Following the assessment of problems that accompany changes introduced by NIST to FIPS 140-2, the core security to which the DCI Specification requires compliance, is like watching a ping-pong game. At last review, we noted that DCI’s security consultant, Tony Wechselberger, introduced no less than 5 redlined documents to SMPTE that would need to be changed to comply with an algorithm change for digital signatures. The nightmare of how to maintain backwards compatibility was on many minds.
Further research was conducted with NIST security experts to ascertain if all five documents are truly impacted. As a result, Tony reports good news. In a recent report the SMPTE Study Group for FIPS Revisions, Tony indicates that only one of the five documents previously flagged must be revised. The affected document is SMPTE ST0429-6 MXF Track File Essence Encryption. It is the standard that specifies how government-quality AES encryption is applied to digital cinema content. The impacted feature of this document is an optional one, called the Message Integrity Code, or MIC. It provides an additional guarantee of content integrity to the encryption process. To comply with new NIST rules, the MIC algorithm used, and manner in which the MIC algorithm is applied, must change.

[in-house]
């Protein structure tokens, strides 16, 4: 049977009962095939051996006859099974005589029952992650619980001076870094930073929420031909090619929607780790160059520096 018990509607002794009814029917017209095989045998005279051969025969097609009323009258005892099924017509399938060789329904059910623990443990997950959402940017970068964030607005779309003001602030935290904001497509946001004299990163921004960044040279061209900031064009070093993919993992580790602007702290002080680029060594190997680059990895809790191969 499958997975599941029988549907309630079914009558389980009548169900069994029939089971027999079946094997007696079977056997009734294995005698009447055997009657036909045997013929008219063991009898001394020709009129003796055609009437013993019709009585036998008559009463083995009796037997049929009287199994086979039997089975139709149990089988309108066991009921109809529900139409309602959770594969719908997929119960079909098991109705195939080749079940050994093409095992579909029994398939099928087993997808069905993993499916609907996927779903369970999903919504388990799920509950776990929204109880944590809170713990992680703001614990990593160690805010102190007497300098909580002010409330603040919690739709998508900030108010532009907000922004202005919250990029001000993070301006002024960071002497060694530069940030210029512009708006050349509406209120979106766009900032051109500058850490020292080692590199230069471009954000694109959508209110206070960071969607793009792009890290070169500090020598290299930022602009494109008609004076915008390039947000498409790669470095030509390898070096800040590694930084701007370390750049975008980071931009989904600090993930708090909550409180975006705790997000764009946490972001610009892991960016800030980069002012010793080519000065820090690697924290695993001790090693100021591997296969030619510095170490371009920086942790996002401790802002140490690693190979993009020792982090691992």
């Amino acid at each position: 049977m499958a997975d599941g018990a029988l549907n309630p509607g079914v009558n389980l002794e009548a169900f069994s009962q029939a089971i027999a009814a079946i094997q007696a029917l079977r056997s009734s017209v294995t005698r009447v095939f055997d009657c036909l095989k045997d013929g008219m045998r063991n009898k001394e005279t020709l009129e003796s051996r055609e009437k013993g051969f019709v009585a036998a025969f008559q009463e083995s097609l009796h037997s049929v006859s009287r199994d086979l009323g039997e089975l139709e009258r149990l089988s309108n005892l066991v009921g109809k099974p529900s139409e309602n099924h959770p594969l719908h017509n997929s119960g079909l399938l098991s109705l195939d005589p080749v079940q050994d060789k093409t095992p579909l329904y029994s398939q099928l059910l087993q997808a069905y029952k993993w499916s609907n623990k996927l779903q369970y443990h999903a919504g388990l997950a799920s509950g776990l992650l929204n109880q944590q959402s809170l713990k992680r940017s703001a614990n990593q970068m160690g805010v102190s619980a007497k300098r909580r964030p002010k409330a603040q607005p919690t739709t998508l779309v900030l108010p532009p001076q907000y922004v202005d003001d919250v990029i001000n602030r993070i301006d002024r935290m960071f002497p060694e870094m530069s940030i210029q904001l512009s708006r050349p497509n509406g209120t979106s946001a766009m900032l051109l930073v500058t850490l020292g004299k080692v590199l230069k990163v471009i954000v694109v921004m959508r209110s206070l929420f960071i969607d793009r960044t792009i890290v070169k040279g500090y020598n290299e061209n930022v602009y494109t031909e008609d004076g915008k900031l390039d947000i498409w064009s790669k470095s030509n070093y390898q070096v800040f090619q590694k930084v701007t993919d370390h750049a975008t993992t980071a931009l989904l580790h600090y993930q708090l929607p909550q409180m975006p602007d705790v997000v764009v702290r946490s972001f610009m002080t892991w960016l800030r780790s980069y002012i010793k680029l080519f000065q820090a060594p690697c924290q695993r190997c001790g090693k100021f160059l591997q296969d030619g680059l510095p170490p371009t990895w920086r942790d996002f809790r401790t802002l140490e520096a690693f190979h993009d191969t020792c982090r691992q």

It has been proposed that both the current MIC algorithm and the new MIC algorithm be included in the standard to insure backwards compatibility. Inclusion of both should have no impact on FIPS 140-2 compliance. If this is true, then DCI is truly blessed. It will have squeaked by the government-imposed upgrade to FIPS 140-2 without causing an onerous change to new equipment and without creating backwards compatibility problems.
The degree of attention that has been paid over the past two years to the changes introduced by NIST has been intense. It is interesting how industry executives have brushed it off as a non-event, and causes one to wonder if it’s understood just how brittle the requirement is for FIPS compliance. Perhaps they simply don’t care.